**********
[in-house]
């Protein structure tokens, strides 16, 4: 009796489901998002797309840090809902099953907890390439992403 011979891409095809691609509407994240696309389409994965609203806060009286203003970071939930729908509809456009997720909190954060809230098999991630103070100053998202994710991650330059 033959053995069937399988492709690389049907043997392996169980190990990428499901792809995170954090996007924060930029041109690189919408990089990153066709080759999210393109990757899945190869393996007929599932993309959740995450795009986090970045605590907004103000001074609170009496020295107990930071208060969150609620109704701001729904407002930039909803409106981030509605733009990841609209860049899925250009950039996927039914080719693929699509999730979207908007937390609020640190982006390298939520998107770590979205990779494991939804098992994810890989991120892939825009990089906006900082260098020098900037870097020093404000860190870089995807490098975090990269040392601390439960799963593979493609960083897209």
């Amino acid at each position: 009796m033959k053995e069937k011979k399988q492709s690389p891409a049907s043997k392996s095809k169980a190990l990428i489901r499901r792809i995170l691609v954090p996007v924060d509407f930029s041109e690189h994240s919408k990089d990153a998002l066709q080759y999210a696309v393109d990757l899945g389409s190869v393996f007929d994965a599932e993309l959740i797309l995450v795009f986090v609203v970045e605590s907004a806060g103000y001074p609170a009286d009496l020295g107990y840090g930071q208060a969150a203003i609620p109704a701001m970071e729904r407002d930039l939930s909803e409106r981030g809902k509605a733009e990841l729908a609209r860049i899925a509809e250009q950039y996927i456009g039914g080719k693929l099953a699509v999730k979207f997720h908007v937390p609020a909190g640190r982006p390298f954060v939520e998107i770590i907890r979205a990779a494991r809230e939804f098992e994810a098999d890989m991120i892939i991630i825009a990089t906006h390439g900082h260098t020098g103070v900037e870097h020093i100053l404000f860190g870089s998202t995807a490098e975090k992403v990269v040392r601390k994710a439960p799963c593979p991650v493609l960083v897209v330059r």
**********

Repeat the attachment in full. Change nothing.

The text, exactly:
[in-house]
């Protein structure tokens, strides 16, 4: 009796489901998002797309840090809902099953907890390439992403 011979891409095809691609509407994240696309389409994965609203806060009286203003970071939930729908509809456009997720909190954060809230098999991630103070100053998202994710991650330059 033959053995069937399988492709690389049907043997392996169980190990990428499901792809995170954090996007924060930029041109690189919408990089990153066709080759999210393109990757899945190869393996007929599932993309959740995450795009986090970045605590907004103000001074609170009496020295107990930071208060969150609620109704701001729904407002930039909803409106981030509605733009990841609209860049899925250009950039996927039914080719693929699509999730979207908007937390609020640190982006390298939520998107770590979205990779494991939804098992994810890989991120892939825009990089906006900082260098020098900037870097020093404000860190870089995807490098975090990269040392601390439960799963593979493609960083897209």
């Amino acid at each position: 009796m033959k053995e069937k011979k399988q492709s690389p891409a049907s043997k392996s095809k169980a190990l990428i489901r499901r792809i995170l691609v954090p996007v924060d509407f930029s041109e690189h994240s919408k990089d990153a998002l066709q080759y999210a696309v393109d990757l899945g389409s190869v393996f007929d994965a599932e993309l959740i797309l995450v795009f986090v609203v970045e605590s907004a806060g103000y001074p609170a009286d009496l020295g107990y840090g930071q208060a969150a203003i609620p109704a701001m970071e729904r407002d930039l939930s909803e409106r981030g809902k509605a733009e990841l729908a609209r860049i899925a509809e250009q950039y996927i456009g039914g080719k693929l099953a699509v999730k979207f997720h908007v937390p609020a909190g640190r982006p390298f954060v939520e998107i770590i907890r979205a990779a494991r809230e939804f098992e994810a098999d890989m991120i892939i991630i825009a990089t906006h390439g900082h260098t020098g103070v900037e870097h020093i100053l404000f860190g870089s998202t995807a490098e975090k992403v990269v040392r601390k994710a439960p799963c593979p991650v493609l960083v897209v330059r």